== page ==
Fabulous 4th Grade FroggiesWow. That really makes me think about the equals sign. I have to say that I've talked about it, but never thought about going so in depth. I'll have to work on this with my firsties. It would be good to help understand 2+2=3+1 even now. Thanks. I'll be tuning in again.

ReplyDelete Chrissy

First Grade Found MeWonderful post! I work with all age students and am guessing that there are other common times when students say the word but miss the point. This is a biggie. Thanks for posting

ReplyDelete- Lisa

a teachers bag of tricks

This is a great series which I hope you continue. Thank you for getting me to start thinking how to be more explicit in my teaching.

ReplyDeleteNot sure how old you are, but as a kid we had this game where we would put numbers on one side and the other side had different numbers. Ifnthey wer of the same value, then the balance would be level. There is great merit in everyone teaching this to their students and modeling a balance scale to show this process.

ReplyDeleteHere! Here! We do our kids such a disservice by teaching them incorrectly on this simple matter. I took a math workshop a couple summers ago that highlighted this misconception. Love this post. Keep it up!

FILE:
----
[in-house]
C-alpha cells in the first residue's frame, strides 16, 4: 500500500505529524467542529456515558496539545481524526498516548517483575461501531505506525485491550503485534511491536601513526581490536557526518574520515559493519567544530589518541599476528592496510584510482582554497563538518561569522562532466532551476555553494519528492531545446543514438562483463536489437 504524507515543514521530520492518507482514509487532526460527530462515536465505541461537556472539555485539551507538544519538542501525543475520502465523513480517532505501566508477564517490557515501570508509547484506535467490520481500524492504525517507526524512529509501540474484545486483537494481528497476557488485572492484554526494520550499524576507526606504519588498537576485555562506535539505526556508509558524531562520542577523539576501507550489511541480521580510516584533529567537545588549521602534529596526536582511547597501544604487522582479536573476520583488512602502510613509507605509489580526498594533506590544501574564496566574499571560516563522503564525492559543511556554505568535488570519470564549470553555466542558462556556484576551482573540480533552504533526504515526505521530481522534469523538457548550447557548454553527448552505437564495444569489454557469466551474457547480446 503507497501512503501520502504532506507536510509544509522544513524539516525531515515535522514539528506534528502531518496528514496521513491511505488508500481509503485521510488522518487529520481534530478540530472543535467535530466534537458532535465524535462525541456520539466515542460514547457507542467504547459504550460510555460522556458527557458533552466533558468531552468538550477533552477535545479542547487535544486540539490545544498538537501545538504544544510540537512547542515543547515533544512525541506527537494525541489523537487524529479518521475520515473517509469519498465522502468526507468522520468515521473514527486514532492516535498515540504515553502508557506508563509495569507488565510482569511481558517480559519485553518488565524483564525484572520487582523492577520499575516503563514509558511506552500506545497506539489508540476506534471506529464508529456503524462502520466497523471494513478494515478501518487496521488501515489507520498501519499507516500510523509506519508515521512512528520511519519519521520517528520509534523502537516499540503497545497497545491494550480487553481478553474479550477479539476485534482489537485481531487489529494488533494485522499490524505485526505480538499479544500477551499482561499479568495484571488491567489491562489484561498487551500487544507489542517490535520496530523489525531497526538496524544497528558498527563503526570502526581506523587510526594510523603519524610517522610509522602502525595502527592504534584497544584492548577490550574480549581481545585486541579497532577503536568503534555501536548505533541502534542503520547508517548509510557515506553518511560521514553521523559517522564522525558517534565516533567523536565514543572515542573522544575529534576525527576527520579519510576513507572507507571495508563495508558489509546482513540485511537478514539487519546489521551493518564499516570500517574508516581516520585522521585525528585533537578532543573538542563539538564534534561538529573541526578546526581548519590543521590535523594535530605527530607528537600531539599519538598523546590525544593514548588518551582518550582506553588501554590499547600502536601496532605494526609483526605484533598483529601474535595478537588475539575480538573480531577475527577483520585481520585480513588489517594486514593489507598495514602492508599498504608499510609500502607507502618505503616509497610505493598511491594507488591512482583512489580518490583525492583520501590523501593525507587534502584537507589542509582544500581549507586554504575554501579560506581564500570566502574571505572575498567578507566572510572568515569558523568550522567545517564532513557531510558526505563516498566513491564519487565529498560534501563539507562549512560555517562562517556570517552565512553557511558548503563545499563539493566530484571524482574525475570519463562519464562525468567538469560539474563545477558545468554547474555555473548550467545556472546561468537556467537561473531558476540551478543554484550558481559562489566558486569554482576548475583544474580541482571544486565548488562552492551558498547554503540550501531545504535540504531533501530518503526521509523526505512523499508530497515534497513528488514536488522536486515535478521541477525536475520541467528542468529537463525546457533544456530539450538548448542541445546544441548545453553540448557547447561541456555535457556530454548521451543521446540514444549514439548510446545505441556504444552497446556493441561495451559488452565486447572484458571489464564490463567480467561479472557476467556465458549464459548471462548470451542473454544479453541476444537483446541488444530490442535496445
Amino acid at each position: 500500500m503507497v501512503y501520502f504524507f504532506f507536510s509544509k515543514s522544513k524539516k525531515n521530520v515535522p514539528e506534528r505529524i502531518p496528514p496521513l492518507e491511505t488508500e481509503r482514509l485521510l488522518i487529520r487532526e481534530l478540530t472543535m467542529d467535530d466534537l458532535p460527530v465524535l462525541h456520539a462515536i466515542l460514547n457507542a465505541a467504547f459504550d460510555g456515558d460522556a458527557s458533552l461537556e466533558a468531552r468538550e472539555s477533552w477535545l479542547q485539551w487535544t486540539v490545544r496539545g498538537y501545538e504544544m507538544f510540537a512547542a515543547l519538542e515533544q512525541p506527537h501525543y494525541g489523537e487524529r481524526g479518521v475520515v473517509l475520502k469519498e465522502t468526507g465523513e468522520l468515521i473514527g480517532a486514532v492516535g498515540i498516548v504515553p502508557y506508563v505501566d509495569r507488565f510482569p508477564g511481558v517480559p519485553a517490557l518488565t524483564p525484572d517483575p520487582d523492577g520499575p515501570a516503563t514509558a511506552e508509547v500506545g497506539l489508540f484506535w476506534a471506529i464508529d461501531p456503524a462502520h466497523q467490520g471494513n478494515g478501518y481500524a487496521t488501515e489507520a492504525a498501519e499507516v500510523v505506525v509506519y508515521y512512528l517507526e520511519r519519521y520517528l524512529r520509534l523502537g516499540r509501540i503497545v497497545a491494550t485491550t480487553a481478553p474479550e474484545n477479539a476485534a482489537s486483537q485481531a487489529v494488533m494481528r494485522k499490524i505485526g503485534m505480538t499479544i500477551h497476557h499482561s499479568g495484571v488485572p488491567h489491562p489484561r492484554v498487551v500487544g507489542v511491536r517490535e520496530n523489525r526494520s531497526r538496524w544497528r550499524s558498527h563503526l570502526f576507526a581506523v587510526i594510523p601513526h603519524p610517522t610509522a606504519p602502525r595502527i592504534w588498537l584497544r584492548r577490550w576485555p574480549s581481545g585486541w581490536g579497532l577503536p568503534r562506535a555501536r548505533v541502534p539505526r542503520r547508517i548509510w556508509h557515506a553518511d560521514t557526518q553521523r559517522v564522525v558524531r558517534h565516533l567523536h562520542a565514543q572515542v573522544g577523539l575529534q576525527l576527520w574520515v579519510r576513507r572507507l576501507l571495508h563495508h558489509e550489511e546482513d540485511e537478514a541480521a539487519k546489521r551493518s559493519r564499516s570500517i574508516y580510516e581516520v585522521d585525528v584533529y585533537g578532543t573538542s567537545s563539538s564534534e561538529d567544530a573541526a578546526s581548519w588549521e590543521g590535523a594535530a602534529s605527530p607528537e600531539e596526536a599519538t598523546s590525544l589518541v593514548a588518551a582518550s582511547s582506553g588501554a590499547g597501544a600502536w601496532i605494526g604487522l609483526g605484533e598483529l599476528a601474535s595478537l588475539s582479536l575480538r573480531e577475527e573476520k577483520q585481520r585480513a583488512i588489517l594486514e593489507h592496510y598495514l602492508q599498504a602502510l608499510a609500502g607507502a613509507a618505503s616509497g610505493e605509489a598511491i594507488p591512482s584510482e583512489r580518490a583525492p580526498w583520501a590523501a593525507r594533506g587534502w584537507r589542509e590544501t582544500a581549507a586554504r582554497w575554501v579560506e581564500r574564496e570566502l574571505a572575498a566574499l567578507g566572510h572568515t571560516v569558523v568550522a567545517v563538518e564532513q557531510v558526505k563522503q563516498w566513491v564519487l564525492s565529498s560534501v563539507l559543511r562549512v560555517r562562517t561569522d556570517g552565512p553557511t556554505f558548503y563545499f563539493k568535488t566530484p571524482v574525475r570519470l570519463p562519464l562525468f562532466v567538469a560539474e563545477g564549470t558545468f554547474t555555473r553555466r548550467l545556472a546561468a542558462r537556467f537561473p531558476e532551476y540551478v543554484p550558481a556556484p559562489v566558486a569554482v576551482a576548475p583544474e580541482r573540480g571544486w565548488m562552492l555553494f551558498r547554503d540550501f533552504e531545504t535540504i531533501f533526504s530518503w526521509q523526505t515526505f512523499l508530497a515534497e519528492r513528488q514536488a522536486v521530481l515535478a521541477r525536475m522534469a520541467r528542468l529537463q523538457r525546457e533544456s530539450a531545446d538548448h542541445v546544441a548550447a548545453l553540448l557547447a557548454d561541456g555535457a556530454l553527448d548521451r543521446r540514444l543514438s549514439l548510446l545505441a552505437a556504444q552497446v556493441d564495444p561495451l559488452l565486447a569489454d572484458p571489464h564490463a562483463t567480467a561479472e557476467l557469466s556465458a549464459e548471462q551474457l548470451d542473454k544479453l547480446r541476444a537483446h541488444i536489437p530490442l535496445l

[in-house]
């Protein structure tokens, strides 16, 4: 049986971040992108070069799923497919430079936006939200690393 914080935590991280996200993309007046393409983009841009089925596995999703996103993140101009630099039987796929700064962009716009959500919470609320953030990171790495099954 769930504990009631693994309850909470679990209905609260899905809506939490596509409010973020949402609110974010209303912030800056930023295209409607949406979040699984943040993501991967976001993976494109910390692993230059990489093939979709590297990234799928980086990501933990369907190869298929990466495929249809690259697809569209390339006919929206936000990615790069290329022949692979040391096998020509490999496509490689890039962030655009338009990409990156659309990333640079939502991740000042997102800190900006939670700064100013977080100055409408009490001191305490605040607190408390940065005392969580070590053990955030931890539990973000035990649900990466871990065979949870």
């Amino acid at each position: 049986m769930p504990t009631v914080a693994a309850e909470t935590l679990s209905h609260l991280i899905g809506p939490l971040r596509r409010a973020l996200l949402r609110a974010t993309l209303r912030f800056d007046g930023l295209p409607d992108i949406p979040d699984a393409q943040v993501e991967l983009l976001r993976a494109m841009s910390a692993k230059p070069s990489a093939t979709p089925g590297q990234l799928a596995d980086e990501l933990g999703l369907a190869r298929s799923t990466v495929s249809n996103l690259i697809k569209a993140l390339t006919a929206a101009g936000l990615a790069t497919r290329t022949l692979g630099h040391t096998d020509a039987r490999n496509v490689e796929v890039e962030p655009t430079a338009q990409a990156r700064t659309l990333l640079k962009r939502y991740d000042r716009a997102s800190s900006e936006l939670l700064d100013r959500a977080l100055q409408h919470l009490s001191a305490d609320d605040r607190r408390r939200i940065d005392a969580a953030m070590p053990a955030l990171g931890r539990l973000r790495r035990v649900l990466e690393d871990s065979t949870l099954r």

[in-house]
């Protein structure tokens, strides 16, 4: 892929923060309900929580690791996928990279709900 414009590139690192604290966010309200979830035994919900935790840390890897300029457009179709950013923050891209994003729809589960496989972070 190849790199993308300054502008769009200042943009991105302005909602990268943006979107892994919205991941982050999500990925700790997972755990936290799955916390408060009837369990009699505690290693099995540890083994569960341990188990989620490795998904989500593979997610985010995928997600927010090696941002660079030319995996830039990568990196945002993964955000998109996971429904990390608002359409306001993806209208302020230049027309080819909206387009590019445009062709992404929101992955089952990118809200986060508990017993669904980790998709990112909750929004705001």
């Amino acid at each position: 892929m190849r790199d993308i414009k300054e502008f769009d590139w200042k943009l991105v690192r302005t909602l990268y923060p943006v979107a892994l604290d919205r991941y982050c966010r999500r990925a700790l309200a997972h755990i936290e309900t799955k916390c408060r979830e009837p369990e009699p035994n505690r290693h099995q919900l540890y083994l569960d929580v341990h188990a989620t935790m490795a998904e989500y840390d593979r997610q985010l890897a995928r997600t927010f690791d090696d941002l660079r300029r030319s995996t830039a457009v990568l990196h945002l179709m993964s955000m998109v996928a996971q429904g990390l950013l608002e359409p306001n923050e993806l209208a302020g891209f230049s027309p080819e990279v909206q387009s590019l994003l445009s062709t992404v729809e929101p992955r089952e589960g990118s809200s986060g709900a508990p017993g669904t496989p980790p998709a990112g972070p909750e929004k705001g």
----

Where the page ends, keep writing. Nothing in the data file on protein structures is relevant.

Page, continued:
ReplyDelete2B Honey BunchGreat post!!! I teach 4th & 5th grade Math and am looking forward to more posts! Thank you.

ReplyDeleteI'm so glad you're addressing these issues. Number sense is a huge issue with our kids, and I think a lot of it has to do with the drive toward testing at such early grades. Kids aren't given enough opportunity to manipulate numbers and values within a structure and see what happens!

ReplyDeleteThere are ways we can integrate these kinds of experiences into kids' math instruction starting at an early age. If we can do this, kids will actually understand what they're doing when they are performing operations!

Keep up the great posting!

Buzzing with Ms. B

Love this! I actually had this discussion a couple of weeks ago - my 9 year old is gifted mathmatically and he understood that the equals sign means "the same as" but my 12 year old daughter had no real concept of what the equals sign meant! My district is actively working on this, but there solution is to just ban the word "equals" altogether. Now we're supposed to call it "the same as sign" so an addition sentence would be read as "4 added to 3 is the same as 7" for "4+3=7". Not a bad concept entirely, but I have a problem with not teaching "plus" "minus" and "equals" because that is what the rest of the country is still going to say. So I think we do a disservice by not teaching the CONCEPT instead of just replacing vocabulary.

ReplyDeleteBy the way, I have a little monkey scale from Lakeshore and you hang bananas on either end. Thus children can see that 2 and 3 bananas on one side is the same as hanging the 5 bananas on the other side. Kind of hard to explain it, but it works and it's just cute enough to motivate the students to want to explore it!